7 Reasons Why You Should Care About Tonight’s VP Debate
You may not know who Tim Kaine and Mike Pence are, but one of them will end up a heartbeat away from the Oval Office.
MANDEL NGAN,SAUL LOEB/AFP/Getty Images
A new ABC News poll finds that more than 40 percent of Americans can’t recall the name of the vice presidential candidates of either major party. That's not great news for Mike Pence or Tim Kaine, but the two have a chance to turn all of that around Tuesday night with the first and only vice-presidential debate of the campaign season.
Hillary Clinton and Donald Trump are a tough act to follow. Last week’s face-off between the presidential candidates set debate records drawing in 84 million viewers. It’s not likely the VP will rate that high—historically, vice-presidential debates have attracted fewer viewers. Still, there is good reason to tune in.
“I think people really do have a responsibility to watch the vice presidential debate because, very frankly, vice presidents could very well wind up being president of United States,” Says Leon Panetta, former head of the C.I.A. and Secretary of Defense. “Too often in this campaign it has been about insults and counter charges of a personal basis and too little in terms some of these critical issues facing this country.”
Complex talked to Panetta and others who’ve been watching the 2016 race closely and came up with these seven major reasons you should, at the very least, DVR the VP debate.
Debates are like speed dating
Debates are a great, quick way to get to know who the nominees are. Think of it like speed dating, or Tinder. Besides, watching them debate should certainly be more entertaining than reading their books.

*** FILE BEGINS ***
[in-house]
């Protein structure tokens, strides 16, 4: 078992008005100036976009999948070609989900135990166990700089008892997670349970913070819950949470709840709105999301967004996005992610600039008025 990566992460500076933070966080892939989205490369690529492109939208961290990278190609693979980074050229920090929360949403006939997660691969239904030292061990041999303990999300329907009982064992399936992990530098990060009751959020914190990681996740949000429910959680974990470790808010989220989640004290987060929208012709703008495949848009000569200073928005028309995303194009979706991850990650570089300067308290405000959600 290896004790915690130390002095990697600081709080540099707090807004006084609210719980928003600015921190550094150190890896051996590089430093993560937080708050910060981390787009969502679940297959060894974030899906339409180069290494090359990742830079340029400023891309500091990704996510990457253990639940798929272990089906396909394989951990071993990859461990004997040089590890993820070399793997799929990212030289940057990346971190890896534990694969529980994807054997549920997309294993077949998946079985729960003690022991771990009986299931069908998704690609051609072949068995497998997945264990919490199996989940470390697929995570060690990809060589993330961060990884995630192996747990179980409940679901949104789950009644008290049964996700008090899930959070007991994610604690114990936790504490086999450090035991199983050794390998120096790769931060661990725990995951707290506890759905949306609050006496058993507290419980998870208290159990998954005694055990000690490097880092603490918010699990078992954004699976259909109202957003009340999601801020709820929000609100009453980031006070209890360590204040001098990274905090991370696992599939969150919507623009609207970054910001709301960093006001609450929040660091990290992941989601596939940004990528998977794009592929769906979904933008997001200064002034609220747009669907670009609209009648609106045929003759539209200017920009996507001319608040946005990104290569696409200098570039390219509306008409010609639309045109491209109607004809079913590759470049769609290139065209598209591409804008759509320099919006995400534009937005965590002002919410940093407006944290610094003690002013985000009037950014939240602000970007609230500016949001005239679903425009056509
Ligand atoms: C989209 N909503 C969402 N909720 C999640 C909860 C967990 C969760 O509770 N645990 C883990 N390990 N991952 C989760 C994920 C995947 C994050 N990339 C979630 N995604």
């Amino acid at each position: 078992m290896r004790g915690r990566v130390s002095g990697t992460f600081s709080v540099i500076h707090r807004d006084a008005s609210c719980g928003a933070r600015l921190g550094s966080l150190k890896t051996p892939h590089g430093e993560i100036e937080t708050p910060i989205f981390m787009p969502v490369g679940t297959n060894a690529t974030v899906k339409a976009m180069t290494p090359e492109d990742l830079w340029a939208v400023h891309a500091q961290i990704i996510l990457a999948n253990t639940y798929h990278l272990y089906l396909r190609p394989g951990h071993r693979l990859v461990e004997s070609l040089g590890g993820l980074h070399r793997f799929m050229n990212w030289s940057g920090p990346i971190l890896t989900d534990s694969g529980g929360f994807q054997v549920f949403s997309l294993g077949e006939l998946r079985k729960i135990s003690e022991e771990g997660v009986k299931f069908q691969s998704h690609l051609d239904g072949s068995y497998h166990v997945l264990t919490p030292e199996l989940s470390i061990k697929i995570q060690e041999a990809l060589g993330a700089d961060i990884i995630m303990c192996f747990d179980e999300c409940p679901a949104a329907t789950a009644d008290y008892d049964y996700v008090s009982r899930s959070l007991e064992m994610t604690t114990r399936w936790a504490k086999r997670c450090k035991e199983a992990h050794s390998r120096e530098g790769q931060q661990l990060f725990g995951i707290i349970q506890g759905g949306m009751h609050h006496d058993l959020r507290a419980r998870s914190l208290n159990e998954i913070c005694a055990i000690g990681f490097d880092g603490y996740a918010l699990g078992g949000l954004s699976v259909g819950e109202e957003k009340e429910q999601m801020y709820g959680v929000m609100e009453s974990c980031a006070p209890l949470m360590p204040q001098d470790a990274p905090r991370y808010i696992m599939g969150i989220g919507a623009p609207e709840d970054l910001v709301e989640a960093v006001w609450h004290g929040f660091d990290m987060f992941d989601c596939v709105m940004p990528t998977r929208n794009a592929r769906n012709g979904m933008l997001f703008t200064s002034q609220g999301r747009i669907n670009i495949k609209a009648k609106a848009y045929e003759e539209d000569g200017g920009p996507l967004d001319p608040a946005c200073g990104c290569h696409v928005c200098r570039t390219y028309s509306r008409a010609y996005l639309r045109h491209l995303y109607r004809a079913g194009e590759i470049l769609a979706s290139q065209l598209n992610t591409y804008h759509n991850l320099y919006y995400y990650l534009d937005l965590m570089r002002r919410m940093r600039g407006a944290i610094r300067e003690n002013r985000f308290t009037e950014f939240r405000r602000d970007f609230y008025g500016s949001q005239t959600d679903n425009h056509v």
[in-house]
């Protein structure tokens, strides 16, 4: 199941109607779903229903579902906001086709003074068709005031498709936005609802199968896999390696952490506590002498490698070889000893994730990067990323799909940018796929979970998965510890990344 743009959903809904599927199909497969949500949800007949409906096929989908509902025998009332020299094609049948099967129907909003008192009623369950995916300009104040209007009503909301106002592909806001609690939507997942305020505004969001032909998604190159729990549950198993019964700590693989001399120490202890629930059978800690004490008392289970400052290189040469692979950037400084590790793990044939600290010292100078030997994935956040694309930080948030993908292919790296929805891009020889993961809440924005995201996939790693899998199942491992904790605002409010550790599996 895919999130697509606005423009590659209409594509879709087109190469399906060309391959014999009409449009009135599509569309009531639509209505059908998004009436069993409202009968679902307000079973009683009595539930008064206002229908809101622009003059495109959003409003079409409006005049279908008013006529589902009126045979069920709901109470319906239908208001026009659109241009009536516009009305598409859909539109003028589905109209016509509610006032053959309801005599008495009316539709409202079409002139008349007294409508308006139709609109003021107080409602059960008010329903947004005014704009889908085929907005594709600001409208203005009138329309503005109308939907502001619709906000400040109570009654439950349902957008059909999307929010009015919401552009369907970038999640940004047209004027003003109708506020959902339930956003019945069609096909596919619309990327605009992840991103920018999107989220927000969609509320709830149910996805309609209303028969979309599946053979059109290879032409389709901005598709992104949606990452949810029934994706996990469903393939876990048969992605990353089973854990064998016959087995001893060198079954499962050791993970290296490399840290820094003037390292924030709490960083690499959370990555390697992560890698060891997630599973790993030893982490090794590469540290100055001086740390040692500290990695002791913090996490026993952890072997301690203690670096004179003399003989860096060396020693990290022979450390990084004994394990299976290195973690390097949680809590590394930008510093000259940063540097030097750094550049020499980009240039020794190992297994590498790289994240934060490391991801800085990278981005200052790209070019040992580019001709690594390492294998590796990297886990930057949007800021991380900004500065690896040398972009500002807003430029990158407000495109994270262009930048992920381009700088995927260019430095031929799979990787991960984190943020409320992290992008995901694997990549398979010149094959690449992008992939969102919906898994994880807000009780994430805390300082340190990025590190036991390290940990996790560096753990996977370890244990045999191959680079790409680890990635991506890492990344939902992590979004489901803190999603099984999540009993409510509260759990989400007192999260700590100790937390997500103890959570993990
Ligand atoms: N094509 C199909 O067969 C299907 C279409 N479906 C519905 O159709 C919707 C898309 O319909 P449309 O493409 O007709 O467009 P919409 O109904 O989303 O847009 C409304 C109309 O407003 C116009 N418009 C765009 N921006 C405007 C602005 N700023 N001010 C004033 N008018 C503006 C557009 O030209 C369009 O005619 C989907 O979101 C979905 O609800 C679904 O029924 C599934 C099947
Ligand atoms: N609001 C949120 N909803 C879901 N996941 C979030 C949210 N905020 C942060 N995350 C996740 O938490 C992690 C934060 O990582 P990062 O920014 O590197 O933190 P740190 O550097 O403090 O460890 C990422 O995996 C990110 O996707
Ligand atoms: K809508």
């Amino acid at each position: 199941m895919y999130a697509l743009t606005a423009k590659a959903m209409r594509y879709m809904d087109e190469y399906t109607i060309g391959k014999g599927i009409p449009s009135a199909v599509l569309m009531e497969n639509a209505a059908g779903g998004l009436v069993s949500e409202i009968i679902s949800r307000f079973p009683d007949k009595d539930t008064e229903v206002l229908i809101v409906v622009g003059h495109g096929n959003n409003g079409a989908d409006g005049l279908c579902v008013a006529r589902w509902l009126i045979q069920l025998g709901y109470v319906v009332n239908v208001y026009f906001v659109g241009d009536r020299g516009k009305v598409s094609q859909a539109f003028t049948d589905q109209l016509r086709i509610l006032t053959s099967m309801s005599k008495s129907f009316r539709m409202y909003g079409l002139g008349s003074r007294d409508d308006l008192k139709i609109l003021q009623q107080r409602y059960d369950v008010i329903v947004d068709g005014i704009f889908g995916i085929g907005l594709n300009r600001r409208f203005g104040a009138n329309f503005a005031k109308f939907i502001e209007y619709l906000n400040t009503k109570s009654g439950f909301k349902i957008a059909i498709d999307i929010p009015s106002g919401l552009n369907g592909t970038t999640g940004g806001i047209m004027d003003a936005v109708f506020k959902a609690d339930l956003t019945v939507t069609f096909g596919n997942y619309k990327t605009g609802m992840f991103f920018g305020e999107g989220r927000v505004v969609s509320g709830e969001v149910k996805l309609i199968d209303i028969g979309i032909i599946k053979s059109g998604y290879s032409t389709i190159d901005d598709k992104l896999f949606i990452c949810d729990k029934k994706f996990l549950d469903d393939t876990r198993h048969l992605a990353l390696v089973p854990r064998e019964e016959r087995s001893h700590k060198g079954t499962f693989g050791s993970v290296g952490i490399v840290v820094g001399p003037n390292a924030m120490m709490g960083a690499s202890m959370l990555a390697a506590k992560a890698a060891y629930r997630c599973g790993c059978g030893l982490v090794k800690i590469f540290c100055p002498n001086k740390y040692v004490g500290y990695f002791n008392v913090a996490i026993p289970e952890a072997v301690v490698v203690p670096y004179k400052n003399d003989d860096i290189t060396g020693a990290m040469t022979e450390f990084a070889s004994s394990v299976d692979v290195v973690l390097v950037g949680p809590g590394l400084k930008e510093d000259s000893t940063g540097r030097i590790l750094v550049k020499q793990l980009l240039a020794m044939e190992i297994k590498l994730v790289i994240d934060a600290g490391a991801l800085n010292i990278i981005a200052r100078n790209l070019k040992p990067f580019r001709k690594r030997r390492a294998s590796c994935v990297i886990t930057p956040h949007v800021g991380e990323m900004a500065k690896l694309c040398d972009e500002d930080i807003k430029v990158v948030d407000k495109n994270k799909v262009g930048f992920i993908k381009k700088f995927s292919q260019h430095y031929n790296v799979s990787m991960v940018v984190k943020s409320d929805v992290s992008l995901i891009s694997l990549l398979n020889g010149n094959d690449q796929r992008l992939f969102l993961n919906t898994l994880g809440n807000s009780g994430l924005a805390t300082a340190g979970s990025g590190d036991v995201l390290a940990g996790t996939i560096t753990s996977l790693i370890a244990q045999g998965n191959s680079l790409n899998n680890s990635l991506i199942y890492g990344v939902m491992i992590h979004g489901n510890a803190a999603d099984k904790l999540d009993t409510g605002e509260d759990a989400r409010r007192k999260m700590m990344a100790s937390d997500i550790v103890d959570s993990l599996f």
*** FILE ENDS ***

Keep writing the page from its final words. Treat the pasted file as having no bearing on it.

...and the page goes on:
It’s a serious matchup
Both Pence and Kaine are seasoned debaters and are more likely to focus on substance versus name calling, as we at times saw in the first Clinton-Trump matchup where the candidates either steamrolled or threw zingers at the other.
The VP is a heartbeat away from the Oval Office
Not to get too dark, but the vice president is one untimely event away from becoming president. Remember, when John F. Kennedy was shot dead in 1963, then-Vice President Lyndon B. Johnson was sworn in as president and served through to 1969. Just over 10 years later, Gerald Ford became president after Richard Nixon resigned his post.
They can kinda also appoint Supreme Court justices
Vice presidents aren’t just members of the executive branch; they’re also presidents of the Senate, a position that holds substantial weight in major decisions such as Supreme Court appointments. In fact, if the Senate ends up split evenly on party lines on a vote, the VP is the tiebreaker, making the vice presidency a very powerful position.
Major moments happen at VP debates
A number of VP debates have actually been memorable, or at the least entertaining. Some have even made headlines. Arguably, the most memorable VP debate was the showdown between then Senators Dan Quayle and Lloyd Bentsen in 1988, known for the moment when Bentsen pointed a finger at Quayle and said, “Senator, you’re no Jack Kennedy.” More recently, Joe Biden schooled Paul Ryan in 2012 and introduced the word “malarkey” to a younger generation of Americans.
Witness a “first”
Debate moderator Elaine Quijano is a native of the Chicago-area, of Filipino decent, and will be the first Asian-American moderator for a general election debate. Quijano worked her way up from local TV to CBS News where she is based out of New York.
There won't be any do-overs
Last but not least, there is only one vice presidential debate every election season. No pressure on either side but it is a make-or-break event with a major blunder potentially costing precious votes in what is looking to be a tight race.